Review: Mark Ruffalo Seeks Truth In Tricky And Compelling ‘Dark Waters’

Aaron Neuwirth reviews Dark Waters, a legal thriller starring Mark Ruffalo as the man who took on DuPont in a true story directed by Todd Haynes.

I am either all for a solid legal thriller that succeeds because of the craft or just a big fan of movies where Mark Ruffalo gets to a breaking point, shouting, “They knew!” at a co-worker. Whichever the case, Dark Waters delivers on both. Here’s a riveting film focused on a true story concerning the corrupt activities of a major corporation and the one attorney who decides to risk everything in search of justice. It’s made all the more interesting due to Todd Haynes’ presence as the director who strips away the artfulness akin to his usual style of filmmaking in favor of something more conventionally crowd-pleasing.

Ruffalo stars as Robert Bilott, a corporate defense attorney who turns things right back around on one of the corporations he would usually be defending thanks to a box of tapes that falls into his lap, courtesy of Wilbur Tennant (Bill Camp). Tennant is a farmer whose cows are dying. His land is suffering in general, and he believes he knows why. The DuPont chemical company is polluting the water. Can Robert prove this? Well, the film finds him spending years doing the research and putting in the work to make things right.

Dark Waters doesn’t waste much time getting to the point. There’s some quirkiness in presenting Tennant, let alone the life Robert lives. However, we quickly see Robert won over thanks to his conscience. Despite confusion and doubts from his wife Sarah (Anne Hathaway) and boss Tom Terp (Tim Robbins), it becomes clear Robert isn’t going to give this up.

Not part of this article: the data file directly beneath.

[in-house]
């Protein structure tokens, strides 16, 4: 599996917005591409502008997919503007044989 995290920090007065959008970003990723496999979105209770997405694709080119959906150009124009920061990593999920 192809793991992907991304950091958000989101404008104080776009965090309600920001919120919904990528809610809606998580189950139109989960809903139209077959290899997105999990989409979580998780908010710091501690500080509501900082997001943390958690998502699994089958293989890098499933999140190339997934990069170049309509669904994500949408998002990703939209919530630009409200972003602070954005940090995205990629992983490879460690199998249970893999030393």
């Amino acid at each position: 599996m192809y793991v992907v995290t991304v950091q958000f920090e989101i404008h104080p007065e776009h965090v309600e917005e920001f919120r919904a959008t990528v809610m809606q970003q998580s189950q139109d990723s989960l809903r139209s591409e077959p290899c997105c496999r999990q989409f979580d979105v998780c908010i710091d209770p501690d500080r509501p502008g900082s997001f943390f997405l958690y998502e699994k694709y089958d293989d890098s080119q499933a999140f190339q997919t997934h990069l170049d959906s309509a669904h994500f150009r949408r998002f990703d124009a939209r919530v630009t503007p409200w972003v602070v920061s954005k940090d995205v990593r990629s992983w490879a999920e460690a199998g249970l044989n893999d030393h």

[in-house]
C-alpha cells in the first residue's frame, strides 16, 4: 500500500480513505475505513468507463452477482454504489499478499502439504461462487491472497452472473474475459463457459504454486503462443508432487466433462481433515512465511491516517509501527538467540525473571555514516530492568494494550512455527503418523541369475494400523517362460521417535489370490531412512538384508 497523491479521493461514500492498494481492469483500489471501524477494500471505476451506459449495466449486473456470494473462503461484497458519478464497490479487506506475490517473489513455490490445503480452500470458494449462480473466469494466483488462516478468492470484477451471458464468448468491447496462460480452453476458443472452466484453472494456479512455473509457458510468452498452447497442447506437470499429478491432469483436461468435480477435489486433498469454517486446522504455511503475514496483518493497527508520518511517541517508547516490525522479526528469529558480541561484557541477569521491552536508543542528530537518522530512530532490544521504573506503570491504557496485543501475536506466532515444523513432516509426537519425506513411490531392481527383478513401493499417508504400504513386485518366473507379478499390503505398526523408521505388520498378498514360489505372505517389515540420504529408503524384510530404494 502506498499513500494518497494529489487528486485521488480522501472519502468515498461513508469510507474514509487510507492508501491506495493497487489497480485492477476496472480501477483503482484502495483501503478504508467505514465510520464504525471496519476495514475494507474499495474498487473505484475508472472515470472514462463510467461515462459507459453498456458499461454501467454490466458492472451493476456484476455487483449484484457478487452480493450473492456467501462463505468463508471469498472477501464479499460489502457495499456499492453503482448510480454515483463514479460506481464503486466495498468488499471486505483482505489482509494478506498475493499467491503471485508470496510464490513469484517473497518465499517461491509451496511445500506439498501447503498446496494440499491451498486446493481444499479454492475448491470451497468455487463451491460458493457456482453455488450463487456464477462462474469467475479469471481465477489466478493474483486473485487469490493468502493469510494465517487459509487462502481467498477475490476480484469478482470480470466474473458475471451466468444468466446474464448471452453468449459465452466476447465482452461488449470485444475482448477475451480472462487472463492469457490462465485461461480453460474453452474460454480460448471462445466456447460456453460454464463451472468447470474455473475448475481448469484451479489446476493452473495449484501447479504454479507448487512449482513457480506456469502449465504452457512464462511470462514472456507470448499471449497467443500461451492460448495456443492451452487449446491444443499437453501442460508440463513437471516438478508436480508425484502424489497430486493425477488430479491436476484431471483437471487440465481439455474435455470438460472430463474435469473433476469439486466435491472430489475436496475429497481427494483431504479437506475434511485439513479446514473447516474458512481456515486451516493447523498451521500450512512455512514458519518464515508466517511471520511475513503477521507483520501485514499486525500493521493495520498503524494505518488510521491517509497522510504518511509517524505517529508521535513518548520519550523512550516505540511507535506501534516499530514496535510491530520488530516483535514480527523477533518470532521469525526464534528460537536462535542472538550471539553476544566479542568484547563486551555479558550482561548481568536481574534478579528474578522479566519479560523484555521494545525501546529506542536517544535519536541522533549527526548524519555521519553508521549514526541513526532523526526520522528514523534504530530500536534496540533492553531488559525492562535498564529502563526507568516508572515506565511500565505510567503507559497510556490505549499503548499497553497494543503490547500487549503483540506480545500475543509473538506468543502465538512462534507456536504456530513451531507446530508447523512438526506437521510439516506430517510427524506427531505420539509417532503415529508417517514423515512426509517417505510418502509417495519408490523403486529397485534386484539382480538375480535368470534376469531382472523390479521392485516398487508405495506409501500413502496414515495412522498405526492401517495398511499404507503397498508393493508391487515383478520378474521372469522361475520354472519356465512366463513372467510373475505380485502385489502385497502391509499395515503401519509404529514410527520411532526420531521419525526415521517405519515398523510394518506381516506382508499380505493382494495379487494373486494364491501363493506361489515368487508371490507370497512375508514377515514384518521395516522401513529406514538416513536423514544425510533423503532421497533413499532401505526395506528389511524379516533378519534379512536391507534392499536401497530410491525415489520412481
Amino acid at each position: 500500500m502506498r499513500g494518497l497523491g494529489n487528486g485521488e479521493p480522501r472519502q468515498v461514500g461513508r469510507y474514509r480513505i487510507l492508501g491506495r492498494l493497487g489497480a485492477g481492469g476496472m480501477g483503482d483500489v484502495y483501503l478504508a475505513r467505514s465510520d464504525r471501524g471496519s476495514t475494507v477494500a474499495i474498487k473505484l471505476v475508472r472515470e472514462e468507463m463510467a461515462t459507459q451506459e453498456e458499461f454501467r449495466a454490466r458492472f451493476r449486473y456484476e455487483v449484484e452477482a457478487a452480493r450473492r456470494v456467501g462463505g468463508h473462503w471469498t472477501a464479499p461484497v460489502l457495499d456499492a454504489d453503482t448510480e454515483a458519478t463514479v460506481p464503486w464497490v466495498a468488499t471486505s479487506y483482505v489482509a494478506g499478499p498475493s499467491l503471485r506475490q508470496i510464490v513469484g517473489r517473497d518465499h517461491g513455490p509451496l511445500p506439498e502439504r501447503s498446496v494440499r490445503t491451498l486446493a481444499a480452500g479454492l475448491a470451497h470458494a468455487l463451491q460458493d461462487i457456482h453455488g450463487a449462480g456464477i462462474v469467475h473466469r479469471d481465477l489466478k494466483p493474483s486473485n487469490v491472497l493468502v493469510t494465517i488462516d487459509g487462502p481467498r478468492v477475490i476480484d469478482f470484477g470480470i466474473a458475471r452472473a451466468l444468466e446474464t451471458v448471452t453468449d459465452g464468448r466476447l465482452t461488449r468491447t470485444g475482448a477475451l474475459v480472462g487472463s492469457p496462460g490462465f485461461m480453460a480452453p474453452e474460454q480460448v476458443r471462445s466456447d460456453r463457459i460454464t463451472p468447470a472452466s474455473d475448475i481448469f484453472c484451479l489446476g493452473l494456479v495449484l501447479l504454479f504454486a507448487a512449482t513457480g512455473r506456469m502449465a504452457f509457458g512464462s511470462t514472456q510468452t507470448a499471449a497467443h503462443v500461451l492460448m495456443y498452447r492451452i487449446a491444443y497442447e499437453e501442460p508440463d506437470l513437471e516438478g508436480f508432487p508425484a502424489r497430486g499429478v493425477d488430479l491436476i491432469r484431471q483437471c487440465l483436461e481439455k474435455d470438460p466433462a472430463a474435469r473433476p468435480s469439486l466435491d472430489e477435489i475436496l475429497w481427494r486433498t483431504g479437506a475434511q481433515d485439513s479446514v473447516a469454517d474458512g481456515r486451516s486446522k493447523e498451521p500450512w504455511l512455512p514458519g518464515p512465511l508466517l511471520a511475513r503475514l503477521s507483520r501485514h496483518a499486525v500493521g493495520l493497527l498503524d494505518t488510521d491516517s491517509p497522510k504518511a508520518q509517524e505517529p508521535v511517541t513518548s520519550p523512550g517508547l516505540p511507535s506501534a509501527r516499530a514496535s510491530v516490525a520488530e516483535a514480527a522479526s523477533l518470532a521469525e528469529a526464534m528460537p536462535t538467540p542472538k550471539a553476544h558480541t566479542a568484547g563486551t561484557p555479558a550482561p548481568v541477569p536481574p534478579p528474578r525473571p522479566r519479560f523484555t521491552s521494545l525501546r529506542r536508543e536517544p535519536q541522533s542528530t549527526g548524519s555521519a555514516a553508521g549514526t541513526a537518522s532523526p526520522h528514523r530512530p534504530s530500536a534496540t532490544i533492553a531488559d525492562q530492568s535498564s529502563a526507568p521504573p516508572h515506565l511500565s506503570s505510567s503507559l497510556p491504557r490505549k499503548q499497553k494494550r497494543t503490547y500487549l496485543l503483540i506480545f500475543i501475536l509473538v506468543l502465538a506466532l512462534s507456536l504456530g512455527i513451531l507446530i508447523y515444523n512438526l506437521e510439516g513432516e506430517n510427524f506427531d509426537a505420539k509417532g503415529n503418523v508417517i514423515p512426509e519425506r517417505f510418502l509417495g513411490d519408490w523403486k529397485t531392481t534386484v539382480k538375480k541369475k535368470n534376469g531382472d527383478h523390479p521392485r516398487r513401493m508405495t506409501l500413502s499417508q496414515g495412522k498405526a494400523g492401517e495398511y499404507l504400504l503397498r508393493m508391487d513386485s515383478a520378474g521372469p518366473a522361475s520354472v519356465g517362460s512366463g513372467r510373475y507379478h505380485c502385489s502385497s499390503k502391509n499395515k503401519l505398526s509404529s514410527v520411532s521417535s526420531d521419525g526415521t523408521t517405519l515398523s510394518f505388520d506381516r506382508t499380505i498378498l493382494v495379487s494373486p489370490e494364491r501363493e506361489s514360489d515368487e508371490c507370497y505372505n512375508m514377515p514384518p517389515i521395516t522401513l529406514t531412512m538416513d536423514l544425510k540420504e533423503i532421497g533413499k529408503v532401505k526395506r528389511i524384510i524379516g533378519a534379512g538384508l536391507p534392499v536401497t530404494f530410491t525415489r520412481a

Fortunately, the film knows how to deliver on the urgency that develops. In Robert’s interactions with a DuPont executive, Phil Donnelly (Victor Garber), things go from friendly to menacing really quick. As Robert shows, he’s not about to back off of what seemed like a simple misunderstanding, Donnelly hisses, “hick,” at Robert, before sending him a room full of records to ideally keep him occupied and further from discovering the truth than he can handle.

In these moments, we see the conviction Ruffalo shows as Robert. While presenting a slouched presence, with a bit of a mumble to his words, it’s clear Robert is not the kind of person who gives in to pressure. It’s a terrific role for Ruffalo to sink into. Even while having a moment to shout, “They knew!” at Robbins (who gets a big showy moment of his own, making the audience fully aware of the importance of staying true to moral values, as opposed to being lured in by the comfort of greedy corporate culture), it’s still a dialed down performance sitting nicely with his work as journalist Michael Rezendes in the similarly structured Best Picture winner Spotlight.